To fight terrorism a democratic Government also uses the private armies and vigilante groups so that it is not held accountable for the illegal methods deployed. The same happens in the domain of free speech when a ruling party’s cadres go and threaten a writer or blacken someone’s face. The vigilante groups forced an eminent Indian artist to go into exile or prohibited Salman Rushdie’s participation in a literary festival.
Once at a reception in London, this reporter asked the head of an organisation working for freedom of speech whether they were doing anything against the media moguls and the advertisers who exercise control over free speech. The person ignored the question and just moved away!
Modi rolls up his sleeves to little effect
The second unusual feature of the Bihar state elections was the Prime Minister’s frenetic and aggressive participation in the campaign. Narendra Modi addressed a record number of election rallies, sidelining the state-level BJP leaders. He plunged into the battle because of his immense faith in his vote-pulling capacity. His oratory and dramatic gestures that won him the national elections 18 months ago proved to be a damp squib in Bihar. Early this year in another regional election for the Delhi state assembly, the Prime Minister failed to move the voters.
If the Bihar results are also seen as a referendum on Prime Minister Narendra Modi it is because he decided to lead the election campaign. This is not what Indian Prime Ministers normally do.
The state election results are expected to impact the national political situation in which the Prime Minister’s image has lost its lustre. His competence to boost economic growth and check inflation and corruption has come under a scanner. His approach towards the unfriendly neighbour Pakistan as well as towards the friendly neighbour Nepal has had negative consequences.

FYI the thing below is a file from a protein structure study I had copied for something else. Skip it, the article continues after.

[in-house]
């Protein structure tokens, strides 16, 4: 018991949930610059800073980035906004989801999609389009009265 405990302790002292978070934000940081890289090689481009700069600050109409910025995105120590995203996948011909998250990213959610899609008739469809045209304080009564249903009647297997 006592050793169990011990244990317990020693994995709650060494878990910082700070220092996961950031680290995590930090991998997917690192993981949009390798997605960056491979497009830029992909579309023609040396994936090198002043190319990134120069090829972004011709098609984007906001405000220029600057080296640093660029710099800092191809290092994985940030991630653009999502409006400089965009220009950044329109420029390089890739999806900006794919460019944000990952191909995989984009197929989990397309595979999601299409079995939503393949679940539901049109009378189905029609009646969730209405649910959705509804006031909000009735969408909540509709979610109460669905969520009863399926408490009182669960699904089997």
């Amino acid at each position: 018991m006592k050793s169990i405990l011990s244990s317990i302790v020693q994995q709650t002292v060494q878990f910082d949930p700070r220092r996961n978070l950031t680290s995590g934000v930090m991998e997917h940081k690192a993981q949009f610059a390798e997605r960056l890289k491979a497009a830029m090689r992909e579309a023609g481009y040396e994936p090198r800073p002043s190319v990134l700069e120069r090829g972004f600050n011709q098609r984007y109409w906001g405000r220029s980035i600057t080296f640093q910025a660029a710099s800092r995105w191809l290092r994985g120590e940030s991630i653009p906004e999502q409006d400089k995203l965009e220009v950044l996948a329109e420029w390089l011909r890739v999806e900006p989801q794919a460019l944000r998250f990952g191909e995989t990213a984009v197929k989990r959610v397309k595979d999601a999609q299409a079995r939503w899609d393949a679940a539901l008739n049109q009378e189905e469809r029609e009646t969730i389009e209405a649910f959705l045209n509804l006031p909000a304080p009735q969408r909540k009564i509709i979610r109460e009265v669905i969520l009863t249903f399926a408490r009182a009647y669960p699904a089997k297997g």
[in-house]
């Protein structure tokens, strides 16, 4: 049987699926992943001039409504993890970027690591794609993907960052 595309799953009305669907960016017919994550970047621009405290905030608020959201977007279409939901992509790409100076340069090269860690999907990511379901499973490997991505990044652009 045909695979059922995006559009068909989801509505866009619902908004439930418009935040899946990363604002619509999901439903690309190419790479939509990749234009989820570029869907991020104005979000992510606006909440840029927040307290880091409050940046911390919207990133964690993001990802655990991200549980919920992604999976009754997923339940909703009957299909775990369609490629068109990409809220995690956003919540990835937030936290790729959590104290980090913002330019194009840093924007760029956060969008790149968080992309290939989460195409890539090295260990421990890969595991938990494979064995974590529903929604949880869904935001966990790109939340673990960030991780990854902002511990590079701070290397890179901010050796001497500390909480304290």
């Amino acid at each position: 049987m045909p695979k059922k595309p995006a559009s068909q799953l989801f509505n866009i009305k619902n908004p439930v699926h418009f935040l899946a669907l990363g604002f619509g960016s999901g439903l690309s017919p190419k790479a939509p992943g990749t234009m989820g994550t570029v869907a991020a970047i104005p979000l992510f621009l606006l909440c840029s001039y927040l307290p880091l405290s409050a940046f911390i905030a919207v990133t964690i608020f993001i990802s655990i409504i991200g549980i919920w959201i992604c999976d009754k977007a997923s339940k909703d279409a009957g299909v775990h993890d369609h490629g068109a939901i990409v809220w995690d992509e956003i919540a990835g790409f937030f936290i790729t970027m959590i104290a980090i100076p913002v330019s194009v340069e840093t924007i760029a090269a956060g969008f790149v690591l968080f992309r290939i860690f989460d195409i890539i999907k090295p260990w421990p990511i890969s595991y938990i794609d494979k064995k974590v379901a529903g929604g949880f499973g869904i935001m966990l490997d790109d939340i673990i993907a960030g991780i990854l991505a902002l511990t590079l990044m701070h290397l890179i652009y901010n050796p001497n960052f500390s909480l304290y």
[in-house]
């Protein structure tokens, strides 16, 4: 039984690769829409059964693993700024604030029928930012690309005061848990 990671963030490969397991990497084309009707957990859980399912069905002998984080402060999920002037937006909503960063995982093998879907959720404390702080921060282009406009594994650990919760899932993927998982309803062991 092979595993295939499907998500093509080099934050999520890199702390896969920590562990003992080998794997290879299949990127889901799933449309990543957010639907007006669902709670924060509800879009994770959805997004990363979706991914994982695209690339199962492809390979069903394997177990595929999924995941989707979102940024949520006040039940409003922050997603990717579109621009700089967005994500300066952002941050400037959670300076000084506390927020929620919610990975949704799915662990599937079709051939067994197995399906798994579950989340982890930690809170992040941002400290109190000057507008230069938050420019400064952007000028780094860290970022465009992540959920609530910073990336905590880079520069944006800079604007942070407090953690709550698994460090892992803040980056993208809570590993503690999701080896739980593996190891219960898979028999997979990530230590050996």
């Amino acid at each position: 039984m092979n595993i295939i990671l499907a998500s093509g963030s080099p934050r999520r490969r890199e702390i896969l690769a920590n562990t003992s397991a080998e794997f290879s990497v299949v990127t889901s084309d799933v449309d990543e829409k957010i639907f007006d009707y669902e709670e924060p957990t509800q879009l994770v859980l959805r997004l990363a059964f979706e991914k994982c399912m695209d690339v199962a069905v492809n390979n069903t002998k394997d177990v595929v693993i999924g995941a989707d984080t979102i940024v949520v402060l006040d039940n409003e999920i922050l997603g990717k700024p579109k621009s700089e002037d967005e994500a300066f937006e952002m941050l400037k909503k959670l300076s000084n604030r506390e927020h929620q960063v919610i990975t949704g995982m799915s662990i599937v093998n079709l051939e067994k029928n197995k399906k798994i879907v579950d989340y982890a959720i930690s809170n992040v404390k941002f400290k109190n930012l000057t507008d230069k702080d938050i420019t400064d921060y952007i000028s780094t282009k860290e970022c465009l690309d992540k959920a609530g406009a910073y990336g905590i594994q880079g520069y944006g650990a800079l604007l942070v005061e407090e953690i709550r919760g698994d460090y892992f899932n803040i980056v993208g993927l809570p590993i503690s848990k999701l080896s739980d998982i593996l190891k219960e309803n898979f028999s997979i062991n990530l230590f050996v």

Most Indians are not impressed by his pop-star role at the light-and-sound spectacles organised for him in the US by the overseas Indian Friends of the BJP. London’s Wembley Stadium is set to witness a similar event during his coming visit to the United Kingdom.
The political setback as a result of what one commentator describes as a vote against hubris poses no immediate danger to the career of Narendra Modi. Nor can it alter the long-term objectives of an ideologically-fired strong cadre-based Hindu organisation called the RSS of which the BJP is a political wing. The RSS is not vulnerable to internal factionalism or dissent, because the leaders are not questioned.
Some introspection in the Prime Minister’s office may however lead to a greater emphasis on the state’s role in securing social and economic justice for the oppressed and deprived, and a little less of courting big business in India and abroad.
The lack of mass contact by the previous Prime Minister Manmohan Singh and his Government’s failure to curb corruption enabled Modi to come to power as a Messiah. Modi played down the outgoing Government’s measures relating to citizen’s rights to information and education. The Prime Minister may now fine-tune its economic policies to send the message that he is not biased in favour of rich businessmen. This has to be done long before the next regional elections.
It will be more difficult to rein in the rampaging ‘fringe elements’ who felt encouraged by the ruling party’s inaction against them. Will they stop inciting the people? The damage inflicted on the social fabric of India in recent months will not be repaired soon.
However, the protesting writers and Bihar’s anti-BJP voters have achieved one big thing. They have thwarted the ambition of BJP-RSS combined to induct an element of Hindu autocracy into the Constitution in order to formally alter the idea of India. The related agenda will go on the backburner for the fear of further public protests and political damage.
At this point of time, many perhaps are reminded of an Urdu couplet by poet Iqbal saying that there must be something in us that we still exist while some other civilizations have gone into extinction!
L K Sharma has followed no profession other than journalism for more than four decades, covering criminals and prime ministers. Was the European Correspondent of The Times of India based in London for a decade. Reported for five years from Washington as the Foreign Editor of the Deccan Herald. Edited three volumes on innovations in India. He has completed a work of creative nonfiction on V. S. Naipaul.
Article courty of Open India